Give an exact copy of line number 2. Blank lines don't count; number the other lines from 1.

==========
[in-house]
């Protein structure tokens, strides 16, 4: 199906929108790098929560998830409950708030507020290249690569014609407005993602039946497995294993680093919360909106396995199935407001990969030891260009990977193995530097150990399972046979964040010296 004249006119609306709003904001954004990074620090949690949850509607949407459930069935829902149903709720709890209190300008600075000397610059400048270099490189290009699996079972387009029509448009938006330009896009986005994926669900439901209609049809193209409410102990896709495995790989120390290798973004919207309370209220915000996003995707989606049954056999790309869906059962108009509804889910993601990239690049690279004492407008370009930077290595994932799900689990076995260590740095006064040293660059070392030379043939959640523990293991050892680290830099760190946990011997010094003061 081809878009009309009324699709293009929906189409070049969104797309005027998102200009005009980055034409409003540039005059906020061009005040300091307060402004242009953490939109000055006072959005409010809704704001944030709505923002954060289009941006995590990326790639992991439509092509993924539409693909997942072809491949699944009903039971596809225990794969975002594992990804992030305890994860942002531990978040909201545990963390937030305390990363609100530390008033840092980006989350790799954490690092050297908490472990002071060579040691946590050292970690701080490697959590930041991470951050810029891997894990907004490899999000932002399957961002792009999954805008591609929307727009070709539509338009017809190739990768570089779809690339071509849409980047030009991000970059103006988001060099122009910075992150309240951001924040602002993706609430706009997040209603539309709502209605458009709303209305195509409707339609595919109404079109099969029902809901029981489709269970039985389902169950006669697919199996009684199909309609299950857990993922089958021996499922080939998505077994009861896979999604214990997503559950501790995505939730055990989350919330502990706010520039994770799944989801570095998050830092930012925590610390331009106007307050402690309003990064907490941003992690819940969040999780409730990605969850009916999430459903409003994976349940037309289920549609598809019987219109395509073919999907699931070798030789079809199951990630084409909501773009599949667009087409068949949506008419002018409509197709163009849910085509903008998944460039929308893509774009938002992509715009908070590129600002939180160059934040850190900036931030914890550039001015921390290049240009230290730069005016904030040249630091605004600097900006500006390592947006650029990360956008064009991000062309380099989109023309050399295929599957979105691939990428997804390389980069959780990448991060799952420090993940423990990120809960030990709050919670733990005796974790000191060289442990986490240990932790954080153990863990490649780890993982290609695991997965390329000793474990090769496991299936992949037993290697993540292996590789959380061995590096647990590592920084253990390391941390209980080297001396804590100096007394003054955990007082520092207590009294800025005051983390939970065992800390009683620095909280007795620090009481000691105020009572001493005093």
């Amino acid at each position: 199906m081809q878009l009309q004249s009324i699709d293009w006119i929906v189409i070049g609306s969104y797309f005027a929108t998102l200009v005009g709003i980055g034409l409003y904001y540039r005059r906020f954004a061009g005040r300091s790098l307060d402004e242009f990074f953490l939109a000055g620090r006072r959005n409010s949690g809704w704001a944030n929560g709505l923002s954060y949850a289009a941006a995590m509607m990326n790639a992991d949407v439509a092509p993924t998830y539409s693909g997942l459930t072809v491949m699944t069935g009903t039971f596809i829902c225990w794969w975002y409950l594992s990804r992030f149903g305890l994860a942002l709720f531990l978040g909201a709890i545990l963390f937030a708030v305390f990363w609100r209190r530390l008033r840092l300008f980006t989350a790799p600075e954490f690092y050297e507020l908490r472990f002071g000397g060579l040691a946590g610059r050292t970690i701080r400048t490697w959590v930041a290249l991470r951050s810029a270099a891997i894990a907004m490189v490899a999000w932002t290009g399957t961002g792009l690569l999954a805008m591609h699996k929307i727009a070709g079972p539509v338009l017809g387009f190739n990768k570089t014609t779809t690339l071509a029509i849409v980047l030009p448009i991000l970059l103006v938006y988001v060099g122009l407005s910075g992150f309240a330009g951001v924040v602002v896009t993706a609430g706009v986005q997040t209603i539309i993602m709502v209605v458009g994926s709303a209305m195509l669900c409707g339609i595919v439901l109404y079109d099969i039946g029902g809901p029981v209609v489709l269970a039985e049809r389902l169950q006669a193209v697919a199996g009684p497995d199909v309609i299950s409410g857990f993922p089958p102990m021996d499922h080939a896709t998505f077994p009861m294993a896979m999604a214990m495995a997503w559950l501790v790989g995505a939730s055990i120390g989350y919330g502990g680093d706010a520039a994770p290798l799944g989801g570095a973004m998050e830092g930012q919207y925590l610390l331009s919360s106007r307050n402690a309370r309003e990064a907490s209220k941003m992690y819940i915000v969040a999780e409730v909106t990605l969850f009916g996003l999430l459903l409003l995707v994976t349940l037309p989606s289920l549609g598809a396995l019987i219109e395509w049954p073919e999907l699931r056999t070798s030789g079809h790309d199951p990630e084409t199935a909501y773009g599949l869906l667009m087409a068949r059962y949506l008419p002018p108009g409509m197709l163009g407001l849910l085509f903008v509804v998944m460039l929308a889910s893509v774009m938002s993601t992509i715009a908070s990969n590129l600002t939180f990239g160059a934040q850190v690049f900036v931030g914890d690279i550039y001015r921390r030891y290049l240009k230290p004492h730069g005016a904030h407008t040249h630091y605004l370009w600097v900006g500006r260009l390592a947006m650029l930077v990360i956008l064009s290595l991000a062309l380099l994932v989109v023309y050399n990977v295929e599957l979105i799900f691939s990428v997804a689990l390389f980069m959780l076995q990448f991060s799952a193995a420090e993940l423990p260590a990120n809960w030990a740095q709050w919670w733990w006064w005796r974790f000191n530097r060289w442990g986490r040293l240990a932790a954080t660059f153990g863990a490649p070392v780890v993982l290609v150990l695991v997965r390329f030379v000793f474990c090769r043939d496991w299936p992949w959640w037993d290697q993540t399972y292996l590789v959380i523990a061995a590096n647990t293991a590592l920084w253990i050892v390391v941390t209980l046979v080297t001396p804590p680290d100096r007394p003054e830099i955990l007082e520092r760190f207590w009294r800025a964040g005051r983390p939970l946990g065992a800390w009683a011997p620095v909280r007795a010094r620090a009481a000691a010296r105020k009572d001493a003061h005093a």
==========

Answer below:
């Protein structure tokens, strides 16, 4: 199906929108790098929560998830409950708030507020290249690569014609407005993602039946497995294993680093919360909106396995199935407001990969030891260009990977193995530097150990399972046979964040010296 004249006119609306709003904001954004990074620090949690949850509607949407459930069935829902149903709720709890209190300008600075000397610059400048270099490189290009699996079972387009029509448009938006330009896009986005994926669900439901209609049809193209409410102990896709495995790989120390290798973004919207309370209220915000996003995707989606049954056999790309869906059962108009509804889910993601990239690049690279004492407008370009930077290595994932799900689990076995260590740095006064040293660059070392030379043939959640523990293991050892680290830099760190946990011997010094003061 081809878009009309009324699709293009929906189409070049969104797309005027998102200009005009980055034409409003540039005059906020061009005040300091307060402004242009953490939109000055006072959005409010809704704001944030709505923002954060289009941006995590990326790639992991439509092509993924539409693909997942072809491949699944009903039971596809225990794969975002594992990804992030305890994860942002531990978040909201545990963390937030305390990363609100530390008033840092980006989350790799954490690092050297908490472990002071060579040691946590050292970690701080490697959590930041991470951050810029891997894990907004490899999000932002399957961002792009999954805008591609929307727009070709539509338009017809190739990768570089779809690339071509849409980047030009991000970059103006988001060099122009910075992150309240951001924040602002993706609430706009997040209603539309709502209605458009709303209305195509409707339609595919109404079109099969029902809901029981489709269970039985389902169950006669697919199996009684199909309609299950857990993922089958021996499922080939998505077994009861896979999604214990997503559950501790995505939730055990989350919330502990706010520039994770799944989801570095998050830092930012925590610390331009106007307050402690309003990064907490941003992690819940969040999780409730990605969850009916999430459903409003994976349940037309289920549609598809019987219109395509073919999907699931070798030789079809199951990630084409909501773009599949667009087409068949949506008419002018409509197709163009849910085509903008998944460039929308893509774009938002992509715009908070590129600002939180160059934040850190900036931030914890550039001015921390290049240009230290730069005016904030040249630091605004600097900006500006390592947006650029990360956008064009991000062309380099989109023309050399295929599957979105691939990428997804390389980069959780990448991060799952420090993940423990990120809960030990709050919670733990005796974790000191060289442990986490240990932790954080153990863990490649780890993982290609695991997965390329000793474990090769496991299936992949037993290697993540292996590789959380061995590096647990590592920084253990390391941390209980080297001396804590100096007394003054955990007082520092207590009294800025005051983390939970065992800390009683620095909280007795620090009481000691105020009572001493005093």